I have a theory. I’ve been sitting on it for about six years, keeping it to myself as I mulled it over and tested it. I experience it in daily life especially when interacting with my teenager. It goes like this: I ask Joshua to do something, and he responds with “Oh joy, oh rapture” to let me know that he is not going to enjoy what I’ve asked him to do. I already knew that what I requested of him wasn’t meant to produce pleasure, but nevertheless, it needs to be done. A voice in my head whispers, “Kind of like I told you (insert request here) needs to be done.”
Another example is when Joshua asks me for something, and the answer is no. I usually follow up with a tactfully pointed out, “Why would I spend money on (insert desired objection) when you don’t appreciate what I’ve already given you?” And the gentle voice in my heart says, “Sounds familiar, doesn’t it?”
Then there are the times when I give Joshua instructions for completing a task, and he does it wrong because he doesn’t listen and/or doesn’t care about the outcome. It takes him twice as long to finish (insert task here) and often things end up broken. I say, “Why didn’t you do it the way I told you the first time?” and the loving but firm voice speaking to my will sighs, “Exactly, beloved.”
My theory: God gives us teenagers to let us know what it’s like for Him when dealing with us. If I hadn’t heard His voice every single time I corrected Joshua, I would never have come to this conclusion. And because I’m the adult, the parent, the smart one who has lived more than twice as long as my child, I have it all together and nailed it the first time, right? Wrong.
I’ve grumbled, complained, whined, begged, pleaded, made deals, and sulked my way through life just like a teenager. God—being the great parent that He is—never backed down. Discipline and guidance came my way whether I wanted it or not. The lessons flowed from God to me to Josh, and still I didn’t catch on.
Until one day last week when I had a moment of brilliant insight. I had been moping because I received my first rejection notice concerning the novel I’m currently querying. Instead up getting right back up in the saddle and sending out another query, I sat in a chair at the kitchen table and sulked. It was a most unproductive day until my teenager came home. While Joshua may be a sluggard when it comes to picking up the dirty socks on his bedroom floor, he’s a drill sergeant when it comes to my writing.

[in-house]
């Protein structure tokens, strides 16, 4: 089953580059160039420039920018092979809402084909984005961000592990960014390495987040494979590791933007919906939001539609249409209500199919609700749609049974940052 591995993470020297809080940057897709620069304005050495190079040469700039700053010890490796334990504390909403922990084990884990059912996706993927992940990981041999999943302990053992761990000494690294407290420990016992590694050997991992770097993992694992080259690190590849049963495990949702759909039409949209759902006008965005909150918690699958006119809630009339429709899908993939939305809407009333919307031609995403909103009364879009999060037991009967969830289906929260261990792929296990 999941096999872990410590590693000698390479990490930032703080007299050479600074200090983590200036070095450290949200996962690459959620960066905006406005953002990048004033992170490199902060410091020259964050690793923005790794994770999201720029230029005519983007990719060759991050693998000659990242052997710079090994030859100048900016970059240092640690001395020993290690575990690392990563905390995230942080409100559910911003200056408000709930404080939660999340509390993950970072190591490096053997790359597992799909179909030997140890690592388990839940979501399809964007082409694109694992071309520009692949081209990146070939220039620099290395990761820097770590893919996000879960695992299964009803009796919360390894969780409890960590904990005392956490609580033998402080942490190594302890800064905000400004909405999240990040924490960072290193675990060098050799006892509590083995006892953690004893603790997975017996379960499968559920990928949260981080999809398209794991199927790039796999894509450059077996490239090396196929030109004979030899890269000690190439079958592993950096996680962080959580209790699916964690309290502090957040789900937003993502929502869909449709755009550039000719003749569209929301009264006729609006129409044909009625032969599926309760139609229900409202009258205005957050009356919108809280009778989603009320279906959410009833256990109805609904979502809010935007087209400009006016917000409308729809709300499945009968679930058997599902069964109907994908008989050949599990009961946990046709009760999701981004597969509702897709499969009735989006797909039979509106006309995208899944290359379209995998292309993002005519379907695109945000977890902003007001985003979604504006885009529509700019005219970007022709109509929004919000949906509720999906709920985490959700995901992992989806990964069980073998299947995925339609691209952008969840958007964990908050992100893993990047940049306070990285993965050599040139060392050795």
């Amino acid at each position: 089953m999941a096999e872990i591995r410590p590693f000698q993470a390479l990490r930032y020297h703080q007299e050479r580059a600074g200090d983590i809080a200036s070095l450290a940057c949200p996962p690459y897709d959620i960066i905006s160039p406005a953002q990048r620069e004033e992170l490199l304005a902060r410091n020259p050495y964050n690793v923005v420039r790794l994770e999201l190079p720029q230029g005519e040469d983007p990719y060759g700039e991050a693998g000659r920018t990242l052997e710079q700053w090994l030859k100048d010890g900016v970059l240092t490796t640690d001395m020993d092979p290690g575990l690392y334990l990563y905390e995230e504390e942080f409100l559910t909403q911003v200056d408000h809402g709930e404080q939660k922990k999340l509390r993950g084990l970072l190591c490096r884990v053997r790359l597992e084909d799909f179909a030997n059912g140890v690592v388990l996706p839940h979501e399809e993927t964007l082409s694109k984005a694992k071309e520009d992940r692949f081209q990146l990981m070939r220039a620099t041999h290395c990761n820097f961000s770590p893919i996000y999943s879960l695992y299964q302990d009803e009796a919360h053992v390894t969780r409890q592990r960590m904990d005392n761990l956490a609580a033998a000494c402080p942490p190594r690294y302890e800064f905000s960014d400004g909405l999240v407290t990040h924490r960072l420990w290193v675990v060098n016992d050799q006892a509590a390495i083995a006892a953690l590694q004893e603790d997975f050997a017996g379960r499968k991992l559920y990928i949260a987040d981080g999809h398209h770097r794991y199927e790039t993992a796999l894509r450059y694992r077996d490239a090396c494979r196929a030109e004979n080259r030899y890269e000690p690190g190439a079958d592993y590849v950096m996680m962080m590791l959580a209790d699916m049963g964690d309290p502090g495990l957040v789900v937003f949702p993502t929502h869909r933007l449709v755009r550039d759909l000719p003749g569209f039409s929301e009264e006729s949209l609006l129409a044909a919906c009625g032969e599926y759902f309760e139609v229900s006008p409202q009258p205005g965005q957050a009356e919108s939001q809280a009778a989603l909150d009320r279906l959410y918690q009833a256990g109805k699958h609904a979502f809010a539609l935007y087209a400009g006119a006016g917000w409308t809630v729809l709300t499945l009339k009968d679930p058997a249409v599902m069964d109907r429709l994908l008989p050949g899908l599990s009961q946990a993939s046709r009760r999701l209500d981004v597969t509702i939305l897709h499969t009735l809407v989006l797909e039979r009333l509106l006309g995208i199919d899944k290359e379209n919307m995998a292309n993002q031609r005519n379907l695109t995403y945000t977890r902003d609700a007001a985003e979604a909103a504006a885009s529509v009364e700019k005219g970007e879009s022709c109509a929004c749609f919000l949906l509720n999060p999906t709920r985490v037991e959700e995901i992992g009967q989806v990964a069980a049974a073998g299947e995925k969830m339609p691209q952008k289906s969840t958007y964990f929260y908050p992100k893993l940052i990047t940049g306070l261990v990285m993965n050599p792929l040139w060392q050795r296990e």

“How many queries did you send out?” he asked. No “Hello, Mother, how are you? It sure is wonderful to see you.”
“None,” I replied.
“Get over to the laptop and send out a query letter.”
“I don’t want to.”
Without further comment, Joshua pulled out the chair with me in it, used a karate hold on me that put my arm behind my back, and led me to the computer at the other end of the table. Before you become upset thinking that he hurt me, please be assured that we laughed throughout the whole process. No bullying was involved as my son strong-armed me out of the doldrums and into positive energies. It worked.
Here’s the key: I knew better than to resist the karate hold because it was a real one he learned on his way to becoming a red belt. It didn’t hurt at all when Joshua helped me from the chair and gave the instruction to get back to work. If I had pushed or leaned in any direction against the hold, it would have been painful, and that’s when it hit me. God’s instructions only hurt when I resist them.
Finally, I’ve learned my lesson. Will I always apply it to my life perfectly? Probably not, but that doesn’t let me off the hook from trying. Just as I expect Joshua to strive for new levels of maturity in his life so, too, am I expected to stop behaving like a child, grow up, and pass the lesson forward.